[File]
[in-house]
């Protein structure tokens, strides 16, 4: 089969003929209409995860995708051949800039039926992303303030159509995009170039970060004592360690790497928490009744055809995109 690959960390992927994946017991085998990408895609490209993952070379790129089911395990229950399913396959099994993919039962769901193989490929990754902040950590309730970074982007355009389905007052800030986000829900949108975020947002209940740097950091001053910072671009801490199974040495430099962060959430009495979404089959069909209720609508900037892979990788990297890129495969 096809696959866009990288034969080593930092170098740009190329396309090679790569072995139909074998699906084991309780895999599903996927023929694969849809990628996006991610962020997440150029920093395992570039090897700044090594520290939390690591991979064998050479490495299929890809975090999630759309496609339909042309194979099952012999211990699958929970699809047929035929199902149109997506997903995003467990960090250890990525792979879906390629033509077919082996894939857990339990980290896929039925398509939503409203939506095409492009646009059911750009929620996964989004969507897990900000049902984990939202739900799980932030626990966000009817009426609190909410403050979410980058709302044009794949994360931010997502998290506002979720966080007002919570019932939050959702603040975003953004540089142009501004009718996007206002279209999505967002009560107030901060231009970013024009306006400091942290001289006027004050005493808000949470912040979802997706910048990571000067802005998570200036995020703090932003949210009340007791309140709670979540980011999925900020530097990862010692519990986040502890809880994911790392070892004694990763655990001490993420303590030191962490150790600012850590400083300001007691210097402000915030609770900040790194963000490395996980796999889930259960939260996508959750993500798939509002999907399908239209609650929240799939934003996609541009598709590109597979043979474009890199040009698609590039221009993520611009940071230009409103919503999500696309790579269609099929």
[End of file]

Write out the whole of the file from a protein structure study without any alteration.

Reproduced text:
[in-house]
């Protein structure tokens, strides 16, 4: 089969003929209409995860995708051949800039039926992303303030159509995009170039970060004592360690790497928490009744055809995109 690959960390992927994946017991085998990408895609490209993952070379790129089911395990229950399913396959099994993919039962769901193989490929990754902040950590309730970074982007355009389905007052800030986000829900949108975020947002209940740097950091001053910072671009801490199974040495430099962060959430009495979404089959069909209720609508900037892979990788990297890129495969 096809696959866009990288034969080593930092170098740009190329396309090679790569072995139909074998699906084991309780895999599903996927023929694969849809990628996006991610962020997440150029920093395992570039090897700044090594520290939390690591991979064998050479490495299929890809975090999630759309496609339909042309194979099952012999211990699958929970699809047929035929199902149109997506997903995003467990960090250890990525792979879906390629033509077919082996894939857990339990980290896929039925398509939503409203939506095409492009646009059911750009929620996964989004969507897990900000049902984990939202739900799980932030626990966000009817009426609190909410403050979410980058709302044009794949994360931010997502998290506002979720966080007002919570019932939050959702603040975003953004540089142009501004009718996007206002279209999505967002009560107030901060231009970013024009306006400091942290001289006027004050005493808000949470912040979802997706910048990571000067802005998570200036995020703090932003949210009340007791309140709670979540980011999925900020530097990862010692519990986040502890809880994911790392070892004694990763655990001490993420303590030191962490150790600012850590400083300001007691210097402000915030609770900040790194963000490395996980796999889930259960939260996508959750993500798939509002999907399908239209609650929240799939934003996609541009598709590109597979043979474009890199040009698609590039221009993520611009940071230009409103919503999500696309790579269609099929």